Nixon Peabody’s head count will shoot up to about 825 after it scoops up as many as 100 former Thelen attorneys this month, the firm said.
Late last month, Nixon announced the hiring of 25 attorneys from the Paris office of Taylor Wessing and said the hirings followed a strategic plan to have 25 percent of the firm’s attorneys working abroad by 2013.
That strategic plan, crafted 18 months ago, also calls for the firm to continue its domestic expansion, says Richard Langan Jr., Nixon’s managing partner.
The firm has extended offers to about 50 partners from Thelen, the 400-lawyer San Francisco firm that voted to dissolve last week. At the time, Am Law Daily sibling publication The Recorder reported that Nixon had offered jobs to as many as 60 Thelen attorneys, including Jennifer Kuenster, co-chairwoman of commercial litigation and a member of Thelen’s partnership council.
Kuenster is indeed among the Thelenites coming to Nixon, Langan says. The group also includes: Gregory O’Hara, the managing partner of Thelen’s Silicon Valley office; Robert Blum, part of Thelen’s famed construction group; labor and employment specialists Michael Hallerud and Robert Dolinko; and Ellen Friedman, a New York-based corporate partner.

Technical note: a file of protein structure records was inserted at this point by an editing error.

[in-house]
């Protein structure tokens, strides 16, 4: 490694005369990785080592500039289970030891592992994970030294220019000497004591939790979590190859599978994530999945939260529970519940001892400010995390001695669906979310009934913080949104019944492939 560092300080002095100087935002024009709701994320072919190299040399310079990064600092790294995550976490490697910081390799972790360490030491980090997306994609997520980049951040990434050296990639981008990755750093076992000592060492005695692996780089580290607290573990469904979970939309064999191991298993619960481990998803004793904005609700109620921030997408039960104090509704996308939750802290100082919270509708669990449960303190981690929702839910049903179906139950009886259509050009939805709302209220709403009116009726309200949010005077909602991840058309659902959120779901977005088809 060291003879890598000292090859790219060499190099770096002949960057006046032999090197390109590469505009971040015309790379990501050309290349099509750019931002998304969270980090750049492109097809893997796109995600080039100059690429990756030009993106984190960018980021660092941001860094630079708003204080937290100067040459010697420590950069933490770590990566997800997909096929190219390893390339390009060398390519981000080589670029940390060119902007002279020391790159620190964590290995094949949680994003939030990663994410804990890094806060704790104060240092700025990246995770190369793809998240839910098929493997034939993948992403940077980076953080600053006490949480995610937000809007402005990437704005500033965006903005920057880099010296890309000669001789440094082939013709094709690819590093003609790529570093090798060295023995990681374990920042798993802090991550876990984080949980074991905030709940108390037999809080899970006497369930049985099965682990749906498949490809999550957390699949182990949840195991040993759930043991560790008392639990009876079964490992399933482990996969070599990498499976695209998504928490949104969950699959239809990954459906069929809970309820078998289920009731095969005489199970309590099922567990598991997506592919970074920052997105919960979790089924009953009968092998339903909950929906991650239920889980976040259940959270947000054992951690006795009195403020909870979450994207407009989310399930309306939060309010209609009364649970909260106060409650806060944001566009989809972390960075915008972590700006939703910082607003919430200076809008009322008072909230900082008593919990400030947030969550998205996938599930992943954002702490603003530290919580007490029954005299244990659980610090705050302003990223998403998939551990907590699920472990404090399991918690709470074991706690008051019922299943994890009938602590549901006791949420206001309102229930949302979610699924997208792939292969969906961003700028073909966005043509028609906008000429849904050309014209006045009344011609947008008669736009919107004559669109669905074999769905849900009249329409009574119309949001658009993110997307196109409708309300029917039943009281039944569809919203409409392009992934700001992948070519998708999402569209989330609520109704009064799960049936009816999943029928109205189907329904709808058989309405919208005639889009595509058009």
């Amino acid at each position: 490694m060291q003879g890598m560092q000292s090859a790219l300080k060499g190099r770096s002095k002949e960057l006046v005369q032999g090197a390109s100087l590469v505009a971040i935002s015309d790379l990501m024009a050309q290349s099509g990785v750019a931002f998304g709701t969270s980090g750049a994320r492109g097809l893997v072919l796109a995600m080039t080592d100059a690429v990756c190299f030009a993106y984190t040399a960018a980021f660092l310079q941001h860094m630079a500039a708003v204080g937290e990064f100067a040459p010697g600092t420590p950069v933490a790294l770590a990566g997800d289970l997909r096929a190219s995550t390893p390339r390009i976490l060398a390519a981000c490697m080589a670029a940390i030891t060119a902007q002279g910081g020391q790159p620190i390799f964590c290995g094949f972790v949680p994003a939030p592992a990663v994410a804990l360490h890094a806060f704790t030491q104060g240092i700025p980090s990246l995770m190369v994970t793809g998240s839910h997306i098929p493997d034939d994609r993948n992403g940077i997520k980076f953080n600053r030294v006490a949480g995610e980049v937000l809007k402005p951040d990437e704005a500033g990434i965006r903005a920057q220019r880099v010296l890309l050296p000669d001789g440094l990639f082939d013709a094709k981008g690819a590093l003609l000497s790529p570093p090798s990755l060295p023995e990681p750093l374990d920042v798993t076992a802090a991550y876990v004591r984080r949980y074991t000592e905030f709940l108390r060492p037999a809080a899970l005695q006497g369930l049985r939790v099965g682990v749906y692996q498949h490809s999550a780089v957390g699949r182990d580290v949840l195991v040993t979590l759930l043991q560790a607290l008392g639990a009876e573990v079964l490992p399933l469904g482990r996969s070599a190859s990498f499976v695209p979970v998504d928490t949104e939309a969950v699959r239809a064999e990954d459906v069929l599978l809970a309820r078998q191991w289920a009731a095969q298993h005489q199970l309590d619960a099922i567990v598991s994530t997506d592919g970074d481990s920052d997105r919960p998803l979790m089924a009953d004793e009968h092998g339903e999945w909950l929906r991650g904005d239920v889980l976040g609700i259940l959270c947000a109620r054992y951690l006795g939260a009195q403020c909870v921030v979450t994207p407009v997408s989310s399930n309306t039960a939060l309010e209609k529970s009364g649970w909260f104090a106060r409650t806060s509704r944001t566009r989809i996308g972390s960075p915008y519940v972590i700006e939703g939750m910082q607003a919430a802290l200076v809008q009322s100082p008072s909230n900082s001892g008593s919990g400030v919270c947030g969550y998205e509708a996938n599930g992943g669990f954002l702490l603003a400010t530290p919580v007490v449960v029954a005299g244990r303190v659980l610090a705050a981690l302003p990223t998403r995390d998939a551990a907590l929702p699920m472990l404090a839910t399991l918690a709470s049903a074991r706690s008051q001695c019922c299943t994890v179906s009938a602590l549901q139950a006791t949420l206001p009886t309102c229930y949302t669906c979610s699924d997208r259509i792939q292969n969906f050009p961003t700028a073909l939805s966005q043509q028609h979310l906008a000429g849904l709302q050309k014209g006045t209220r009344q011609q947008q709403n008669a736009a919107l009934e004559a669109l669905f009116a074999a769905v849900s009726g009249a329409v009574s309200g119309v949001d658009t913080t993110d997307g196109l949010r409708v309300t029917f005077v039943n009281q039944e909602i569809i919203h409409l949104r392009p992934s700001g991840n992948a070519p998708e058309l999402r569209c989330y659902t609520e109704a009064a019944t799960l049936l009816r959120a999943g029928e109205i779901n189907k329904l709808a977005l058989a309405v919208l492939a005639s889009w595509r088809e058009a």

Discussions between the firms actually started in September, when a Thelen partner who used to work at one of the firms Nixon previously absorbed had lunch with a current Nixon partner. The two discussed the possibility of a large group moving to Nixon. Langan followed up with a call to Thelen Chair Stephen O’Neal, but the talks fell apart over client conflicts carried by some of the target partners.
The talks resumed recently, and an agreement was reached fairly quickly, Langan says. Nixon expects to add about as many ex-Thelen associates as partners, which will bring the total influx to about 100 lawyers, Langan says. Most will work in San Francisco or the Silicon Valley, but some will work in New York and Los Angeles. One will work in Shanghai.
Nixon will lease more office space in Silicon Valley to accommodate the new hires there, but Langan says he’s not worried about the extra expenses and hires amid a collapsing economy.
“The economy presents opportunities as much as it presents challenges,” he says.